Cook hopes, naturally, that it will be him. His form, and his captaincy, had come under some scrutiny this series, but the signs were he was rediscovering his touch in Durham and he remains insistent that his batting has not been adversely affected by the burden of captaincy. Indeed, in India, where he scored centuries in three successive Tests, it appeared to do him the power of good.

"A few times in this Test series we've lost early wickets up top," Cook said. "I've been the casualty a few times so I bear a lot of that responsibility. That's a clear area we can get better. If we get that right, we become a very dangerous side.

"I've given my batting just as much attention as if I wasn't captain. That's certainly not why I haven't scored the runs I'd have liked in this series. Sometimes it's the natural ebb and flow of form.

"All I can do is know that my record suggests that I will score runs. I've done that in the past. I'm hammering my basics - I'm doing the good stuff - and it's just a matter of time hopefully before it turns and I get a little bit of luck which you always need at the top of the order and get that score."

George Dobell is a senior correspondent at ESPNcricinfo

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© ESPN Sports Media Ltd.

Posted by AJS007 on (August 21, 2013, 10:56 GMT)

RGK1974: The scoreline reads as 3-0 in favour of England. But the fact is excepting the 2nd test, aussies were in full dominance. Ist test the loss was by only 14 runs and oz taken 1st innings lead. The game would have won by them with 3 good hits. 3rd test rain saved England. Had Clarke allowed Haddin and Starc to play another 10 overs in the 1st innings, even rain would not have saved England. 4th test, oz taken 1st innings lead and dominated the full 3 days test and in the 4th day because of the heroics of Bresnan England won the match with the help of rain and Hotspot controversies. It should have been 3-1 in favour of OZ instead of 0-3.

Posted by liz1558 on (August 21, 2013, 10:31 GMT)

with regard to great historical wins for England, no English team has won successive Ashes series in Australia since they won the Bodyline series in 32/33 4-1- England won 4-1 in 1928/29, but lost 2-1 in 1930. Ashes victories in Australia have been rare for England ever since - 54/55, 70/71, 78/79, 86/87, 2010/11. During the same period, Australia have won 9 series in England.

The last time England went to Australia as overwhelming favourites (58/59) they got tanked 4-0.

History is therefore stacked against England retaining the Ashes Down Under - although this ought to be the merest slither of hope for Australia.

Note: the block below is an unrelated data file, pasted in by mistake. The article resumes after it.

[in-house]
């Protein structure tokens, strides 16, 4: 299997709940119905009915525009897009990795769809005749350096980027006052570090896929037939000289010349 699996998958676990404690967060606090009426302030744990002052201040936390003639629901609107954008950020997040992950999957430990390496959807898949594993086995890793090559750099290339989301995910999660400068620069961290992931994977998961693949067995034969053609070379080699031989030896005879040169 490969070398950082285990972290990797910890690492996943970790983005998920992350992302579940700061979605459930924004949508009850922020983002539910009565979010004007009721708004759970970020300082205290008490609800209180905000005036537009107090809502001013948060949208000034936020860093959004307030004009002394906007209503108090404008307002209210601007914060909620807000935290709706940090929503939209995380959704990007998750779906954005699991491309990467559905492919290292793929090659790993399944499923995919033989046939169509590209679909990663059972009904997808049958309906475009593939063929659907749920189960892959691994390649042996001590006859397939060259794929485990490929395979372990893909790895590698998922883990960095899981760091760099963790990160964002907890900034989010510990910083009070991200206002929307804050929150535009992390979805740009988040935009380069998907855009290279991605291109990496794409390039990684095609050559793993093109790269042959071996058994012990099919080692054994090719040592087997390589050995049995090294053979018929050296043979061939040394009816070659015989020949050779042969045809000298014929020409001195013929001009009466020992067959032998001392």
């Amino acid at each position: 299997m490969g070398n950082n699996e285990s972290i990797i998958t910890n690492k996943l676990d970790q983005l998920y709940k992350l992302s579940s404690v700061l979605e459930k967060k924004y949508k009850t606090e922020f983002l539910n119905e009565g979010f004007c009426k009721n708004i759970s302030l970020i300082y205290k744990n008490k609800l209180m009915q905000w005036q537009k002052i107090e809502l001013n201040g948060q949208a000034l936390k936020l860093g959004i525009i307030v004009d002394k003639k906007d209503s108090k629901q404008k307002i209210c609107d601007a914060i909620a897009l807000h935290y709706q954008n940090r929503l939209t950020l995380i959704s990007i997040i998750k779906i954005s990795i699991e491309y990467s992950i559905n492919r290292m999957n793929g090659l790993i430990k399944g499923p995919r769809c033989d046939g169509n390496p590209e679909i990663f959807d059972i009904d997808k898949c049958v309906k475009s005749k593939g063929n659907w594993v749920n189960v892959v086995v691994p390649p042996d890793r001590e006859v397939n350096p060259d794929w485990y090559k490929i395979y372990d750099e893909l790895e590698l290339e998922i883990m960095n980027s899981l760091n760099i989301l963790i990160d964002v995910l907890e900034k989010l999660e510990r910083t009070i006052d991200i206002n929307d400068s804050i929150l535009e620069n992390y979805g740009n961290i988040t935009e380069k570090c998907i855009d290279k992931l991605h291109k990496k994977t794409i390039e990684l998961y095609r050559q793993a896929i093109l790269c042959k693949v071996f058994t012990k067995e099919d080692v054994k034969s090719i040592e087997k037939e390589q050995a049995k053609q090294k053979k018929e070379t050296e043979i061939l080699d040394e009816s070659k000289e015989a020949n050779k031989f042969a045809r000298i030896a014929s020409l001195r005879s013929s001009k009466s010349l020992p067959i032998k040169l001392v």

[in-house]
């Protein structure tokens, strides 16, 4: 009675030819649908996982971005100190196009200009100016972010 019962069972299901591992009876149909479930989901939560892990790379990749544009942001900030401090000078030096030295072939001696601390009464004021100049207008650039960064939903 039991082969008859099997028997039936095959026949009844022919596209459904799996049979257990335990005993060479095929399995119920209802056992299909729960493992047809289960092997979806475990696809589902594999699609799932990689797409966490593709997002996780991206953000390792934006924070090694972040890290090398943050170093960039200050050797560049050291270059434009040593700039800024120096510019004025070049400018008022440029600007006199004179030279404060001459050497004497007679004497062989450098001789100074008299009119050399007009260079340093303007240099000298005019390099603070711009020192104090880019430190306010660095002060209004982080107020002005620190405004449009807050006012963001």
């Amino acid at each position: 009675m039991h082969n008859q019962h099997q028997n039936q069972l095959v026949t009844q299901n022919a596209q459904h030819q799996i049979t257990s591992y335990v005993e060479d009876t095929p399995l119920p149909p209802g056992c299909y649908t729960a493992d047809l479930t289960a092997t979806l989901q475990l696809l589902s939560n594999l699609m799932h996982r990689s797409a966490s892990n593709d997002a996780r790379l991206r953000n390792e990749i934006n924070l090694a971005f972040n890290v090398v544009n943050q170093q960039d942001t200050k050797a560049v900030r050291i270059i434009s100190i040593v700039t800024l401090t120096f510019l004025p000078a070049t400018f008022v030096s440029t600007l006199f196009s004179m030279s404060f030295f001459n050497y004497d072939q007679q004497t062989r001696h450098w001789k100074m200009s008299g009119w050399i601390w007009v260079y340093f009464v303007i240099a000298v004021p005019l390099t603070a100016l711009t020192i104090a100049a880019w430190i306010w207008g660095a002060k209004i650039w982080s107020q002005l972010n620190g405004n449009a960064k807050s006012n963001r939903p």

Posted by   on (August 21, 2013, 10:19 GMT)

The main difference between the sides is Ian Bell. Bell is the man of the series.

Posted by colc on (August 21, 2013, 9:54 GMT)

Ref calcu; A fine example of one eyed optimism totally at odds with the facts.

Posted by   on (August 21, 2013, 8:25 GMT)

I would have accepted this England side to be a great one, if they had shown some fight against SA. They lost badly 2-0. They lost 3-0 to Pakistan . they almost lost to NZ. Aus is a confused side now, India can never play well outside Asia and NZ are unpredictable. To sum up, they Right now, are best among the mediocre sides that are playing. I would agree if they beat Pakistan and South Africa comfortably, which will not happen .

Posted by   on (August 21, 2013, 8:06 GMT)

may be England need to play tests with Pakistan in UAE to prove they are not just good at their backyard

Posted by liz1558 on (August 21, 2013, 8:00 GMT)

@ Liquefierrrr - good assessment of England's strengths and main weakness - tedious tactics and lack of flair, KP apart.

Somewhere in Zimbabwe there is a perfect hybrid of Andy Flower and Duncan Fletcher, in which the former's love of consistency over unnecessary risk is combined with the love of fire and untamed pace preferred by the latter. Find that man and give him the England job.

I like this England side, but they aren't as likeable as the more swashbuckling Vaughan side that beat SA in SA and then beat Aus in 2005. We need a couple of great bowlers - Broad and Finn have it in them, but they need to find consistency. Adam Gilchrist admitted that two great bowlers was the main thing that separated Aus from the rest; having just one currently sets SA apart.

Only time will tell.

Posted by Harlequin. on (August 21, 2013, 7:45 GMT)

'an almost unprecedented level of success' - from England perhaps, but as the sentence before alluded to the fact that Australia have often beaten England by this scoreline, it's only unprecedented if you think the cricketing world revolves solely around England. And apart from being so one-eyed, it is amazing just how dull this article makes England out to be.

Posted by Dadders on (August 21, 2013, 7:07 GMT)

Comments on these articles just show tired old prejudices. Teams don't like England so when they win their style is "boring" or "lucky". Indian cricket supporters try to cover the decline of their team as a Test team by criticising others. Reality is England beat them home and away. To their credit the Aussie fans have largely acknowledged their decline and, admirably England's strength and dominance, evident from this series. Fact is England haven't shown their best in this series. Worringly for opponents its clear there is more to come. With good young players coming through their is no sign of a decline on the horizon. SA are top of the tree for good reason, but Eng can challenge that over next 2-3 years